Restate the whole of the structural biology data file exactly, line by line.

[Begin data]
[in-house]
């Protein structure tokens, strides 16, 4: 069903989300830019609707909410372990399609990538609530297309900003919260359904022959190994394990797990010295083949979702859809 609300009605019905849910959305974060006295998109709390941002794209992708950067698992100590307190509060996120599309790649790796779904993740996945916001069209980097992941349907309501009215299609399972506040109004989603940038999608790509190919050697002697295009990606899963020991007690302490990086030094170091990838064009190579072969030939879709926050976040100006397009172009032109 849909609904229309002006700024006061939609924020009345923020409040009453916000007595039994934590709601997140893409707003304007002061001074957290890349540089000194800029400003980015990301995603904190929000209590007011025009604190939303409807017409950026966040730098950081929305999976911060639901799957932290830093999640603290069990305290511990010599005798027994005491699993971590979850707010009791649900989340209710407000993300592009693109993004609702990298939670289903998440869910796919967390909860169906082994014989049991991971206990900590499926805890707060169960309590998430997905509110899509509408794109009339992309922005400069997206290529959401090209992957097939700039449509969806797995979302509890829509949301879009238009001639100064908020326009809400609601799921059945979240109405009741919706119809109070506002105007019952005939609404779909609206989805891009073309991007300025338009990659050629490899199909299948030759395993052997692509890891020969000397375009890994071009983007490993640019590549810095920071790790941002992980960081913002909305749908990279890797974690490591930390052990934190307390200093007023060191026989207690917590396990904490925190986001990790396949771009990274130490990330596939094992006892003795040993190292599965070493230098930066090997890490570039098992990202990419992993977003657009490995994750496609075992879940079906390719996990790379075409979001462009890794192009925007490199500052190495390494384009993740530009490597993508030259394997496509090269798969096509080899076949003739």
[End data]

[in-house]
């Protein structure tokens, strides 16, 4: 069903989300830019609707909410372990399609990538609530297309900003919260359904022959190994394990797990010295083949979702859809 609300009605019905849910959305974060006295998109709390941002794209992708950067698992100590307190509060996120599309790649790796779904993740996945916001069209980097992941349907309501009215299609399972506040109004989603940038999608790509190919050697002697295009990606899963020991007690302490990086030094170091990838064009190579072969030939879709926050976040100006397009172009032109 849909609904229309002006700024006061939609924020009345923020409040009453916000007595039994934590709601997140893409707003304007002061001074957290890349540089000194800029400003980015990301995603904190929000209590007011025009604190939303409807017409950026966040730098950081929305999976911060639901799957932290830093999640603290069990305290511990010599005798027994005491699993971590979850707010009791649900989340209710407000993300592009693109993004609702990298939670289903998440869910796919967390909860169906082994014989049991991971206990900590499926805890707060169960309590998430997905509110899509509408794109009339992309922005400069997206290529959401090209992957097939700039449509969806797995979302509890829509949301879009238009001639100064908020326009809400609601799921059945979240109405009741919706119809109070506002105007019952005939609404779909609206989805891009073309991007300025338009990659050629490899199909299948030759395993052997692509890891020969000397375009890994071009983007490993640019590549810095920071790790941002992980960081913002909305749908990279890797974690490591930390052990934190307390200093007023060191026989207690917590396990904490925190986001990790396949771009990274130490990330596939094992006892003795040993190292599965070493230098930066090997890490570039098992990202990419992993977003657009490995994750496609075992879940079906390719996990790379075409979001462009890794192009925007490199500052190495390494384009993740530009490597993508030259394997496509090269798969096509080899076949003739």